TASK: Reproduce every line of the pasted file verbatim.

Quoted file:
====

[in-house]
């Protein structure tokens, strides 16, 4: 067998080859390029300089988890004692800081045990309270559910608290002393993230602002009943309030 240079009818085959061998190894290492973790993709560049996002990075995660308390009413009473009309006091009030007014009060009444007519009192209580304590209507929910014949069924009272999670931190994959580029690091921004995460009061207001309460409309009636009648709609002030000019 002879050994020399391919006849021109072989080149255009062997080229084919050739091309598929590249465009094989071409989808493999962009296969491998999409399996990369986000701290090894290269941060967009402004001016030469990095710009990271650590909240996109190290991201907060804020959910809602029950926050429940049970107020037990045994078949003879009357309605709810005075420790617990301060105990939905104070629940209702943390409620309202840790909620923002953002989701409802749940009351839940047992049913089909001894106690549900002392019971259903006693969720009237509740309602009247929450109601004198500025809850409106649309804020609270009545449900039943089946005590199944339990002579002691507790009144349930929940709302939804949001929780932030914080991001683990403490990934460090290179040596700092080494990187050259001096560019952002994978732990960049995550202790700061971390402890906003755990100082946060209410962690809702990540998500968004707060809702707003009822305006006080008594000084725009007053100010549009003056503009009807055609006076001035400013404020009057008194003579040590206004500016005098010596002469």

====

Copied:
[in-house]
């Protein structure tokens, strides 16, 4: 067998080859390029300089988890004692800081045990309270559910608290002393993230602002009943309030 240079009818085959061998190894290492973790993709560049996002990075995660308390009413009473009309006091009030007014009060009444007519009192209580304590209507929910014949069924009272999670931190994959580029690091921004995460009061207001309460409309009636009648709609002030000019 002879050994020399391919006849021109072989080149255009062997080229084919050739091309598929590249465009094989071409989808493999962009296969491998999409399996990369986000701290090894290269941060967009402004001016030469990095710009990271650590909240996109190290991201907060804020959910809602029950926050429940049970107020037990045994078949003879009357309605709810005075420790617990301060105990939905104070629940209702943390409620309202840790909620923002953002989701409802749940009351839940047992049913089909001894106690549900002392019971259903006693969720009237509740309602009247929450109601004198500025809850409106649309804020609270009545449900039943089946005590199944339990002579002691507790009144349930929940709302939804949001929780932030914080991001683990403490990934460090290179040596700092080494990187050259001096560019952002994978732990960049995550202790700061971390402890906003755990100082946060209410962690809702990540998500968004707060809702707003009822305006006080008594000084725009007053100010549009003056503009009807055609006076001035400013404020009057008194003579040590206004500016005098010596002469």